By Leslie Ward
Today, learning is in the hands of students, taking place outside of the classroom nearly as much as inside the classroom.
With seemingly endless online resources to tackle everything from spelling tests to algebra, Texas students are more involved in their education than ever before. With these digital tools, the only thing students need is an internet connection, and they can transform any place into a classroom.
Where internet connection goes, education follows. However, 13% of Dallas Independent School District students don’t have high-speed internet access in their homes.
This is known on a national scale as the digital divide. And in the back-to-school season, there is new momentum around connecting students and their families to the internet.
AT&T is committed to removing barriers to internet connectivity — access, affordability and adoption — as the lack of home internet should not come between a student and their education. While we may be called the Lone Star State, we know how to work together, and we need to do so now to remove these barriers.
When looking at the challenges faced by the DISD parents who reported that they don’t have high-speed internet at home, nearly three-quarters reported that the reason was that it was too expensive. Unfortunately, home internet isn’t the only cost that families will need to consider as they gear up for the school year. As we have watched price tags climb on everything from to back-to-school gear to groceries, adding an additional cost to an already-stretched budget is a burden most families can’t carry.
However, there is a federal program many people are unaware of to help get households connected online without a heavy price tag. Earlier this year, the Federal Communications Commission created the Affordable Connectivity Program to make internet service more affordable. Eligible households can enroll to receive a monthly benefit of $30, or $75 on tribal lands, on their internet service. And now, eligible households in Dallas can combine this benefit with one of our AT&T plans and get free home internet.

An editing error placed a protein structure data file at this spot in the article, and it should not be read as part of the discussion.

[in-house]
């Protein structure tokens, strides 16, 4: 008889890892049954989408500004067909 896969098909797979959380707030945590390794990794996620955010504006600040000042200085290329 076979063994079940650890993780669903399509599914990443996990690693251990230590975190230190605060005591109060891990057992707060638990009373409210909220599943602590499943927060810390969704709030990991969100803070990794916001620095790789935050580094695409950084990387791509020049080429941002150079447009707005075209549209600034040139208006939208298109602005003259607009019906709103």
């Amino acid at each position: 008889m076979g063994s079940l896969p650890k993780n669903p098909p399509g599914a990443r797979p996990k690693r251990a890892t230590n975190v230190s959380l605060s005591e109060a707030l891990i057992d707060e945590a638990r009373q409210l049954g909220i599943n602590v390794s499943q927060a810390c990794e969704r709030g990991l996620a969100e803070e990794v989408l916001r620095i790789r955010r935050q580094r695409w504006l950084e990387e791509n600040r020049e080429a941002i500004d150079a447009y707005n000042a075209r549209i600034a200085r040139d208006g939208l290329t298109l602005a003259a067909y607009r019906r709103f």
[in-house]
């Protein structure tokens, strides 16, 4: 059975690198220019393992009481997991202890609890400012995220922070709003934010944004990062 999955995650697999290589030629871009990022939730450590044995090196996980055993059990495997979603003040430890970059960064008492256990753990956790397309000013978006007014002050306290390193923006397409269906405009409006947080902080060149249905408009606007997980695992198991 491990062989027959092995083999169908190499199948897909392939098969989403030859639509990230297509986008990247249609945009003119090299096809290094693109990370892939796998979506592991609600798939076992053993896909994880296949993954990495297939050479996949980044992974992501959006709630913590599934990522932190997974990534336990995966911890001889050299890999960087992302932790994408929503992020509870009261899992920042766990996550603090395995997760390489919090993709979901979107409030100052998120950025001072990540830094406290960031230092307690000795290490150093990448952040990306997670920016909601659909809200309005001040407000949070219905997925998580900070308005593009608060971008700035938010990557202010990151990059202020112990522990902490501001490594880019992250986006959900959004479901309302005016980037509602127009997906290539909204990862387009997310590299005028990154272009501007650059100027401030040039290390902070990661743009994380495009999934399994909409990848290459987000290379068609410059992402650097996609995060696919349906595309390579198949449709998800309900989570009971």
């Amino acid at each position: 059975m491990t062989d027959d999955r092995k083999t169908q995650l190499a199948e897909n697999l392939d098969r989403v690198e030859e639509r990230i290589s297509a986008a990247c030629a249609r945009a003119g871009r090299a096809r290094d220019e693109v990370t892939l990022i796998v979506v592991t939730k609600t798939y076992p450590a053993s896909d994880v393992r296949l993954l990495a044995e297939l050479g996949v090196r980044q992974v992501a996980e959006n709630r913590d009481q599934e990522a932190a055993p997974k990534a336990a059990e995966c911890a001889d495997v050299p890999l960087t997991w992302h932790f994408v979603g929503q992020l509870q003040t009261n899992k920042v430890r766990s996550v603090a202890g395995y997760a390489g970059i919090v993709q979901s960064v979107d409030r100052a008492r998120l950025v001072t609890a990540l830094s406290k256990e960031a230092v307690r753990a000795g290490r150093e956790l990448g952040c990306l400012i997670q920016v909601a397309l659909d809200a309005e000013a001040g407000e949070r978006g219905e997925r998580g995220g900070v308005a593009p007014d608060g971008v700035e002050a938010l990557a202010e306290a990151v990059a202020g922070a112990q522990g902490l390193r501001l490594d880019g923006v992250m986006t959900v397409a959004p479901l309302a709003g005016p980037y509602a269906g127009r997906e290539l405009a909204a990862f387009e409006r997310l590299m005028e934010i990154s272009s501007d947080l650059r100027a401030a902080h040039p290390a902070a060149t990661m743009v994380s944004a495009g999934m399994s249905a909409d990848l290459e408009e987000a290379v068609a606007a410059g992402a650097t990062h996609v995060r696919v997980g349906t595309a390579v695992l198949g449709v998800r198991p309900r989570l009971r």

While helping to remove the barrier of cost is a start, the road to making high-speed internet a reality for everyone may be a long one. In Texas, we invested more than $7 billion in our wireless and wireline networks from 2019-21, including nearly $3.3 billion in the Dallas-Fort Worth-Arlington area. To keep us moving forward, we’re also expanding access by building out broadband infrastructure to areas that are currently lacking access.
To bring connectivity to all Texans, we’re turning to local organizations that know the needs of their communities best.
We support a digital equity initiative led by the Dallas Innovation Alliance. By teaming up with this group of corporations, academia and private individuals, 10,000 community members will be a part of alliance’s new Digital Ambassador program to promote digital inclusion on top of internet access across the city.
Closing the digital divide will take work to remove barriers and to bridge the gap here in Dallas. For our students to be successful this school year, each and every household requires home internet. By knocking down cost barriers, increasing availability and providing digital learning resources, together we can ensure students across Dallas will be set up for success — no matter where learning occurs this school year.
Leslie Ward is the president of AT&T Texas. She wrote this column for The Dallas Morning News.We welcome your thoughts in a letter to the editor. See the guidelines and submit your letter here.